Sayings of Daoists
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Daoist literary Anecdotes
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Quotations are collections of individual speech or dialogues between two or more people. Sayings of Daoists are the collected sayings about the explanation, study and propaganda of Dao by people in Daoist circles. Sayings of Daoists are classified as prose by style. As for their emergence, quotation prose was already formed in the pre-Qin days. For instance, the sayings of Confucius were recorded and compiled by his students into The Analects of Confucius ( 論語 Lunyu ), the representative work of early Chinese quotation prose.
As other religious communities, Daoism has its own form of organization. In this organization, transmission takes place from masters to disciples, who probe together into Daoist doctrines, Magical Arts ( 方術 Fangshu ), talismanic skills, and rituals. In this process, either the master and disciples dialogue, or a Daoist master gives lectures on a certain problem while his disciples take notes. Thereby a good many sayings are recorded after long-term accumulation. Most chapters of an early Daoist scripture, the Book of Supreme Peace ( 太平經 Taiping Jing ), are actually in the style of quotations. In some chapters, the Perfect Man ( 真人 Zhenren ) puts questions to the deity, and in others disciples put questions to the Celestial Master ( 天師 Tianshi ). For example, in the second part of the book, the Perfect Man and the deity have a series of dialogues about how to achieve "eternal happiness". Through explanations of different levels, the deity tells the Perfect Man that mortals live in misery and only the "I" converted to Daoism can be eternal, and that this is what "eternal happiness" means. Such conversations are the greatest feature of the Book of Supreme Peace. The formation of this feature has something to do with Shamans' activities and Magicians' ( 方士 Fangshi ) production of prophecies, because the main aim of Shamans' activities it to ask deities to descend, and when "deities" descend, they give "divine words" which the present disciples note down immediately. Besides, the Celestial Masters and Perfect Men like collating ancient books. When doing so, they usually make extracts, which also form part of the sayings.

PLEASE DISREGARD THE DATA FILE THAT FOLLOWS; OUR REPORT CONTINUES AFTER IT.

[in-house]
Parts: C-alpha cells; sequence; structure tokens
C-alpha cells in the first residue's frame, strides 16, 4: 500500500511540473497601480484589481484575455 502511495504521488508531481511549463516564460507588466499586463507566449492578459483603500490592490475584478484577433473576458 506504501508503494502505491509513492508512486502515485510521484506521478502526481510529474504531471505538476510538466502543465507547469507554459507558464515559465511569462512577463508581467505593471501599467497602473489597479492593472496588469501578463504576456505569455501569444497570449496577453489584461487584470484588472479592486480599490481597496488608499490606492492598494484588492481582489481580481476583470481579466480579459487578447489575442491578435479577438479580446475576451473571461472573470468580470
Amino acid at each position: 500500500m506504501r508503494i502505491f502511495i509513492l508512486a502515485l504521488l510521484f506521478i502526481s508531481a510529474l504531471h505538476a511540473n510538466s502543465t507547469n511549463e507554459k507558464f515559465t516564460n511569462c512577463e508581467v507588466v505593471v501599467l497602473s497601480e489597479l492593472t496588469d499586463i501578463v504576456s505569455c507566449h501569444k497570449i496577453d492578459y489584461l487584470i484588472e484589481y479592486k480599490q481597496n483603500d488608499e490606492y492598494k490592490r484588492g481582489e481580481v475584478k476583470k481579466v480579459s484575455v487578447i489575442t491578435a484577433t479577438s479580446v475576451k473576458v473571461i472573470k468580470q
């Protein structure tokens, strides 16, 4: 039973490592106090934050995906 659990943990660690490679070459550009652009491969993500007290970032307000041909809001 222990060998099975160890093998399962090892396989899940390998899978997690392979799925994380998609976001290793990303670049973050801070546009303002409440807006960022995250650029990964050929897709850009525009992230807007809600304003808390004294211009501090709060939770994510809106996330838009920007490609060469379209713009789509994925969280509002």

The tradition founded by the Book of Supreme Peace was inherited and developed in later Daoist activities. Ever since the Wei and Jin dynasties, Daoist sayings have been enriched gradually. Examining the repository of Daoist books, we may find quite a few scriptures titled "yulu" (sayings, quotations). There are more than ten such scriptures, such as The Sayings of Perfect Man Wang, Hermit of Mt. Pan ( 盤山棲雲王真人語錄 Panshan Qiyun Wang Zhenren Yulu ), The Sayings of Perfect Man Bai of Haiqiong ( 海瓊白真人語錄 Haiqiong Bai Zhenren Yulu ), The Sayings of Perfect Man Jin ( 晉真人語錄 Jin Zhenren Yulu ), and Quotations of Qing An, Master of Yin Chan ( 清庵瑩蟾子語錄 Qing'an Yingchanzi Yulu ). There are also many other similar titles.
Sayings of Daoists play a special function in the propaganda of Daoism. Usually there is no mistaking what they are aimed at. What they discuss are general problems about Daoist doctrines or contemporary pioneering theoretical problems. Many Daoist thinkers demonstrate their comprehension and reflection of Daoist philosophic theories in the form of sayings.
In style, sayings of Daoists have simple sentence patterns, a plain wording, and features of spoken language. In order for receivers to understand easily, Daoist leaders tend to make use of various familiar figures of speech, such as analogy and metaphor. In order for the theories elaborated to be generalized, sayings of Daoists are concise and extract many formulae, ballads and proverbs, whereupon the ideas conveyed by the sayings are profound as well.